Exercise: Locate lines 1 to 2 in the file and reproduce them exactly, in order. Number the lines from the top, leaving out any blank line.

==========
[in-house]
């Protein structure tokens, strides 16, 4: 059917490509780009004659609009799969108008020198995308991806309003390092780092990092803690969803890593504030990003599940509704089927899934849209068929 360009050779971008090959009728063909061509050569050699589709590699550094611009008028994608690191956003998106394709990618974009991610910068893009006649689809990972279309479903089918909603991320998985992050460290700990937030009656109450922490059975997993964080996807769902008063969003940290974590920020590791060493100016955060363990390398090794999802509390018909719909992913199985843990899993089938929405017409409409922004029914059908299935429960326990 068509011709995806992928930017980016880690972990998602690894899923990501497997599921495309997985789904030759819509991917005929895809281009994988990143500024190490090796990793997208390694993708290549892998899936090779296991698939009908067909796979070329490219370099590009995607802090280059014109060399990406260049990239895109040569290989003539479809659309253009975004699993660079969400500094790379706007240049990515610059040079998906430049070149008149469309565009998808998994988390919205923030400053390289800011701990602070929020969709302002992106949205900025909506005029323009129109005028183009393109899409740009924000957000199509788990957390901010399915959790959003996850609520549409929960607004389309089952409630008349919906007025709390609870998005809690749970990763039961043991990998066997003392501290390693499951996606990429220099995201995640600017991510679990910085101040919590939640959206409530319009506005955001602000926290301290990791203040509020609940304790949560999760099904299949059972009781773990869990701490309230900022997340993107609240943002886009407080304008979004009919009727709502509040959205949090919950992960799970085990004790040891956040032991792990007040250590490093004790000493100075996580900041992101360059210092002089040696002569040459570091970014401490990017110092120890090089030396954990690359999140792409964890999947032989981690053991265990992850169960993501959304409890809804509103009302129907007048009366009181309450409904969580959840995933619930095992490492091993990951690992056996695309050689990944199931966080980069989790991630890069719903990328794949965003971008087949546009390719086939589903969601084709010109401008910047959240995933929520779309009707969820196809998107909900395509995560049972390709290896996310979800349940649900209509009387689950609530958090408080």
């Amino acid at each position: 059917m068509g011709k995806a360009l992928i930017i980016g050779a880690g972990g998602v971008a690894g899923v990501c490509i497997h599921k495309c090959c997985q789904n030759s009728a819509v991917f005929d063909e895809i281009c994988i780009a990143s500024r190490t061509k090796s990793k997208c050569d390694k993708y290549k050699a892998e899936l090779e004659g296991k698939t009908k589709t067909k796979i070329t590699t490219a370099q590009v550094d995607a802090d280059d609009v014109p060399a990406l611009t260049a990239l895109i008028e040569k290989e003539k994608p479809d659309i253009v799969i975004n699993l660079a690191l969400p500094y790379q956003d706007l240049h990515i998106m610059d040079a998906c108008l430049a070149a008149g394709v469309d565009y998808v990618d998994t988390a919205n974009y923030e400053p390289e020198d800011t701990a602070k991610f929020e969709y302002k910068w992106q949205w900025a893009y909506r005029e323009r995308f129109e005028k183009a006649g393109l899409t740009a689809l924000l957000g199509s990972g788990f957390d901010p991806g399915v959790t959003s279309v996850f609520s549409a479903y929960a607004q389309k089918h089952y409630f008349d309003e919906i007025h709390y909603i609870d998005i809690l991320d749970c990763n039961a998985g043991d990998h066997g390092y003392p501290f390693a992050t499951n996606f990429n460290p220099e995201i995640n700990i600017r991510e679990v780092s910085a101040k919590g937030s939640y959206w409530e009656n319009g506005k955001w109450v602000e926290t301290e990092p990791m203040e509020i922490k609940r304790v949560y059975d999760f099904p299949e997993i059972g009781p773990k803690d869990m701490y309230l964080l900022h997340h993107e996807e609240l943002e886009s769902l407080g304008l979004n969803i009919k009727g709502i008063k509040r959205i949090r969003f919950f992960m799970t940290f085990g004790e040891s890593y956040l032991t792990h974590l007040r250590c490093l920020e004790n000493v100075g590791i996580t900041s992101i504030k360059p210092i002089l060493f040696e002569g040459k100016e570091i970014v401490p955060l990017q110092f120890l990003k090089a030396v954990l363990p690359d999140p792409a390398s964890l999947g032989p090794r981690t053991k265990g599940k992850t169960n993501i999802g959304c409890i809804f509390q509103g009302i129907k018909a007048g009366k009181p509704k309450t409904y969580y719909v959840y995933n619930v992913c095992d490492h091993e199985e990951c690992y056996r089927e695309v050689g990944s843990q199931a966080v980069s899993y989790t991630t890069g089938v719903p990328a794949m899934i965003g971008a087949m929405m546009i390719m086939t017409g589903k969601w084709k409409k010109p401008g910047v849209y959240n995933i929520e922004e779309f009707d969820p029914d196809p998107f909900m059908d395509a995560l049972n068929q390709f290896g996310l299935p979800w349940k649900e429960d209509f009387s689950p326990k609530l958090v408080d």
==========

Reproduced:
[in-house]
């Protein structure tokens, strides 16, 4: 059917490509780009004659609009799969108008020198995308991806309003390092780092990092803690969803890593504030990003599940509704089927899934849209068929 360009050779971008090959009728063909061509050569050699589709590699550094611009008028994608690191956003998106394709990618974009991610910068893009006649689809990972279309479903089918909603991320998985992050460290700990937030009656109450922490059975997993964080996807769902008063969003940290974590920020590791060493100016955060363990390398090794999802509390018909719909992913199985843990899993089938929405017409409409922004029914059908299935429960326990 068509011709995806992928930017980016880690972990998602690894899923990501497997599921495309997985789904030759819509991917005929895809281009994988990143500024190490090796990793997208390694993708290549892998899936090779296991698939009908067909796979070329490219370099590009995607802090280059014109060399990406260049990239895109040569290989003539479809659309253009975004699993660079969400500094790379706007240049990515610059040079998906430049070149008149469309565009998808998994988390919205923030400053390289800011701990602070929020969709302002992106949205900025909506005029323009129109005028183009393109899409740009924000957000199509788990957390901010399915959790959003996850609520549409929960607004389309089952409630008349919906007025709390609870998005809690749970990763039961043991990998066997003392501290390693499951996606990429220099995201995640600017991510679990910085101040919590939640959206409530319009506005955001602000926290301290990791203040509020609940304790949560999760099904299949059972009781773990869990701490309230900022997340993107609240943002886009407080304008979004009919009727709502509040959205949090919950992960799970085990004790040891956040032991792990007040250590490093004790000493100075996580900041992101360059210092002089040696002569040459570091970014401490990017110092120890090089030396954990690359999140792409964890999947032989981690053991265990992850169960993501959304409890809804509103009302129907007048009366009181309450409904969580959840995933619930095992490492091993990951690992056996695309050689990944199931966080980069989790991630890069719903990328794949965003971008087949546009390719086939589903969601084709010109401008910047959240995933929520779309009707969820196809998107909900395509995560049972390709290896996310979800349940649900209509009387689950609530958090408080």